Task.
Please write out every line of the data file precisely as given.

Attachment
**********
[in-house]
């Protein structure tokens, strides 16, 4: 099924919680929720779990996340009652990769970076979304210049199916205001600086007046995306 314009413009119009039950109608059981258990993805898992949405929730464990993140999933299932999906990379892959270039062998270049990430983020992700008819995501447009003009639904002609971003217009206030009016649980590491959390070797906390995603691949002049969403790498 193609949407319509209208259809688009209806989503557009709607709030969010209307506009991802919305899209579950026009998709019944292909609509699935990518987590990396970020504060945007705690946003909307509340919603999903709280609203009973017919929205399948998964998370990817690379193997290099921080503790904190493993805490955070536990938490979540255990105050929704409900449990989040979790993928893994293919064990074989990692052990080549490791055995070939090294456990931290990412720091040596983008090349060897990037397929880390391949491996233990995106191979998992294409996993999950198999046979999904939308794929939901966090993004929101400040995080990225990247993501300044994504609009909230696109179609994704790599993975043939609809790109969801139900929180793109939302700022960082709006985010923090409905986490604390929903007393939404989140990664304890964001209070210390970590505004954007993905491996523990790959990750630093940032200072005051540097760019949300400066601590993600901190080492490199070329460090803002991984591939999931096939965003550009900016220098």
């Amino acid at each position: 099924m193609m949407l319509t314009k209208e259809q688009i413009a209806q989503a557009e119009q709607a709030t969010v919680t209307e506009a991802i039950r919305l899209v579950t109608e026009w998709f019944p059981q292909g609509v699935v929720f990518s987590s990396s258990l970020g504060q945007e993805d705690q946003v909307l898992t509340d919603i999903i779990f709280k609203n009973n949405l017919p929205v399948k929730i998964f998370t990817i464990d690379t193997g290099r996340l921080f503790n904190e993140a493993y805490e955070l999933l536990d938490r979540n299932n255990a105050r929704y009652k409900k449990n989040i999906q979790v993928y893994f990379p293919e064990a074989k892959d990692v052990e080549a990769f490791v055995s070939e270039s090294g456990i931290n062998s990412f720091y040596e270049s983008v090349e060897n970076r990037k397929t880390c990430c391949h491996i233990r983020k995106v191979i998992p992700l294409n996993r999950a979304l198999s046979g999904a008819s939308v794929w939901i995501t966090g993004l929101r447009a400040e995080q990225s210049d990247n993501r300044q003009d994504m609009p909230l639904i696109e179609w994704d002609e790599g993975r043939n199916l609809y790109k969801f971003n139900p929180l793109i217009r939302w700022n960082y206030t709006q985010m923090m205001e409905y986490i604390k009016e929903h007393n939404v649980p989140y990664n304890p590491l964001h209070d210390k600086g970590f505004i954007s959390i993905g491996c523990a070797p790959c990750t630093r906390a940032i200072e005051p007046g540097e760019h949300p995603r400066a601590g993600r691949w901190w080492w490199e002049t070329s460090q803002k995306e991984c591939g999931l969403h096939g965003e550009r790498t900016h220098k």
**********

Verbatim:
[in-house]
């Protein structure tokens, strides 16, 4: 099924919680929720779990996340009652990769970076979304210049199916205001600086007046995306 314009413009119009039950109608059981258990993805898992949405929730464990993140999933299932999906990379892959270039062998270049990430983020992700008819995501447009003009639904002609971003217009206030009016649980590491959390070797906390995603691949002049969403790498 193609949407319509209208259809688009209806989503557009709607709030969010209307506009991802919305899209579950026009998709019944292909609509699935990518987590990396970020504060945007705690946003909307509340919603999903709280609203009973017919929205399948998964998370990817690379193997290099921080503790904190493993805490955070536990938490979540255990105050929704409900449990989040979790993928893994293919064990074989990692052990080549490791055995070939090294456990931290990412720091040596983008090349060897990037397929880390391949491996233990995106191979998992294409996993999950198999046979999904939308794929939901966090993004929101400040995080990225990247993501300044994504609009909230696109179609994704790599993975043939609809790109969801139900929180793109939302700022960082709006985010923090409905986490604390929903007393939404989140990664304890964001209070210390970590505004954007993905491996523990790959990750630093940032200072005051540097760019949300400066601590993600901190080492490199070329460090803002991984591939999931096939965003550009900016220098």
């Amino acid at each position: 099924m193609m949407l319509t314009k209208e259809q688009i413009a209806q989503a557009e119009q709607a709030t969010v919680t209307e506009a991802i039950r919305l899209v579950t109608e026009w998709f019944p059981q292909g609509v699935v929720f990518s987590s990396s258990l970020g504060q945007e993805d705690q946003v909307l898992t509340d919603i999903i779990f709280k609203n009973n949405l017919p929205v399948k929730i998964f998370t990817i464990d690379t193997g290099r996340l921080f503790n904190e993140a493993y805490e955070l999933l536990d938490r979540n299932n255990a105050r929704y009652k409900k449990n989040i999906q979790v993928y893994f990379p293919e064990a074989k892959d990692v052990e080549a990769f490791v055995s070939e270039s090294g456990i931290n062998s990412f720091y040596e270049s983008v090349e060897n970076r990037k397929t880390c990430c391949h491996i233990r983020k995106v191979i998992p992700l294409n996993r999950a979304l198999s046979g999904a008819s939308v794929w939901i995501t966090g993004l929101r447009a400040e995080q990225s210049d990247n993501r300044q003009d994504m609009p909230l639904i696109e179609w994704d002609e790599g993975r043939n199916l609809y790109k969801f971003n139900p929180l793109i217009r939302w700022n960082y206030t709006q985010m923090m205001e409905y986490i604390k009016e929903h007393n939404v649980p989140y990664n304890p590491l964001h209070d210390k600086g970590f505004i954007s959390i993905g491996c523990a070797p790959c990750t630093r906390a940032i200072e005051p007046g540097e760019h949300p995603r400066a601590g993600r691949w901190w080492w490199e002049t070329s460090q803002k995306e991984c591939g999931l969403h096939g965003e550009r790498t900016h220098k």